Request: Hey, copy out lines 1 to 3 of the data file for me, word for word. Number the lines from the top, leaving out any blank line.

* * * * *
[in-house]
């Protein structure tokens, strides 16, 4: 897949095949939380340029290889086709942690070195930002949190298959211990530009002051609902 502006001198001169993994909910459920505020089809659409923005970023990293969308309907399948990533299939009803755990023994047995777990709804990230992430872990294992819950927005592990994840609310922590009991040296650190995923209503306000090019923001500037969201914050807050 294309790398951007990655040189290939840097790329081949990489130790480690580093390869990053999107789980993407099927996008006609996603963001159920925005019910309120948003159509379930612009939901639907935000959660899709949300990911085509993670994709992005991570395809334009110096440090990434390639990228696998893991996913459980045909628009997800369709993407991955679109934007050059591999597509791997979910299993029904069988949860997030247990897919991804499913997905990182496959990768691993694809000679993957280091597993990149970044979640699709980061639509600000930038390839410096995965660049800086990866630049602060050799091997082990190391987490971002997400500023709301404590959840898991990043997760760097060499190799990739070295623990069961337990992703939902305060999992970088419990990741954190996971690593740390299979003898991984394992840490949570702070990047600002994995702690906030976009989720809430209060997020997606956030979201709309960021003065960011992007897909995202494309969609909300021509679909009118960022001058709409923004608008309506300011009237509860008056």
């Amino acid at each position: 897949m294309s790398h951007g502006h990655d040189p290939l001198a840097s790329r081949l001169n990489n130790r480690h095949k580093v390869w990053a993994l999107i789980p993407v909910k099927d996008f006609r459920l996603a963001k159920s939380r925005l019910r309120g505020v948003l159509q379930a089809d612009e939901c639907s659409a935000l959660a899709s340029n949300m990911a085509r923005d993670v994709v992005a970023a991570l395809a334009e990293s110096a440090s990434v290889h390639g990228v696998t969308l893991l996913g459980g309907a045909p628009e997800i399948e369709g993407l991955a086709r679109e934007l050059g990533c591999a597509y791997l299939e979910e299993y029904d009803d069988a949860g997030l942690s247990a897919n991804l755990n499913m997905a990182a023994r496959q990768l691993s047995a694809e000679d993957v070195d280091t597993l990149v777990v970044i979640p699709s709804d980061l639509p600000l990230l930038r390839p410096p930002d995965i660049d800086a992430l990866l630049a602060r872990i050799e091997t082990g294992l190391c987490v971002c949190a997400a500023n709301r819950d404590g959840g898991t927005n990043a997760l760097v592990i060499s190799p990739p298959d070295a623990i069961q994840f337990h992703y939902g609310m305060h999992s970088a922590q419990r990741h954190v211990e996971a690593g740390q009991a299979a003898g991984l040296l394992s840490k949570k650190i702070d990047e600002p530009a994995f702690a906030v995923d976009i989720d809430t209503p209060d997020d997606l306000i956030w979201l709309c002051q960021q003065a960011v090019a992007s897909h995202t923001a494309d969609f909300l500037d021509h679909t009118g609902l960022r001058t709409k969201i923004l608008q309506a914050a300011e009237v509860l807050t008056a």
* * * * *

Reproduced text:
[in-house]
């Protein structure tokens, strides 16, 4: 897949095949939380340029290889086709942690070195930002949190298959211990530009002051609902 502006001198001169993994909910459920505020089809659409923005970023990293969308309907399948990533299939009803755990023994047995777990709804990230992430872990294992819950927005592990994840609310922590009991040296650190995923209503306000090019923001500037969201914050807050 294309790398951007990655040189290939840097790329081949990489130790480690580093390869990053999107789980993407099927996008006609996603963001159920925005019910309120948003159509379930612009939901639907935000959660899709949300990911085509993670994709992005991570395809334009110096440090990434390639990228696998893991996913459980045909628009997800369709993407991955679109934007050059591999597509791997979910299993029904069988949860997030247990897919991804499913997905990182496959990768691993694809000679993957280091597993990149970044979640699709980061639509600000930038390839410096995965660049800086990866630049602060050799091997082990190391987490971002997400500023709301404590959840898991990043997760760097060499190799990739070295623990069961337990992703939902305060999992970088419990990741954190996971690593740390299979003898991984394992840490949570702070990047600002994995702690906030976009989720809430209060997020997606956030979201709309960021003065960011992007897909995202494309969609909300021509679909009118960022001058709409923004608008309506300011009237509860008056």
């Amino acid at each position: 897949m294309s790398h951007g502006h990655d040189p290939l001198a840097s790329r081949l001169n990489n130790r480690h095949k580093v390869w990053a993994l999107i789980p993407v909910k099927d996008f006609r459920l996603a963001k159920s939380r925005l019910r309120g505020v948003l159509q379930a089809d612009e939901c639907s659409a935000l959660a899709s340029n949300m990911a085509r923005d993670v994709v992005a970023a991570l395809a334009e990293s110096a440090s990434v290889h390639g990228v696998t969308l893991l996913g459980g309907a045909p628009e997800i399948e369709g993407l991955a086709r679109e934007l050059g990533c591999a597509y791997l299939e979910e299993y029904d009803d069988a949860g997030l942690s247990a897919n991804l755990n499913m997905a990182a023994r496959q990768l691993s047995a694809e000679d993957v070195d280091t597993l990149v777990v970044i979640p699709s709804d980061l639509p600000l990230l930038r390839p410096p930002d995965i660049d800086a992430l990866l630049a602060r872990i050799e091997t082990g294992l190391c987490v971002c949190a997400a500023n709301r819950d404590g959840g898991t927005n990043a997760l760097v592990i060499s190799p990739p298959d070295a623990i069961q994840f337990h992703y939902g609310m305060h999992s970088a922590q419990r990741h954190v211990e996971a690593g740390q009991a299979a003898g991984l040296l394992s840490k949570k650190i702070d990047e600002p530009a994995f702690a906030v995923d976009i989720d809430t209503p209060d997020d997606l306000i956030w979201l709309c002051q960021q003065a960011v090019a992007s897909h995202t923001a494309d969609f909300l500037d021509h679909t009118g609902l960022r001058t709409k969201i923004l608008q309506a914050a300011e009237v509860l807050t008056a």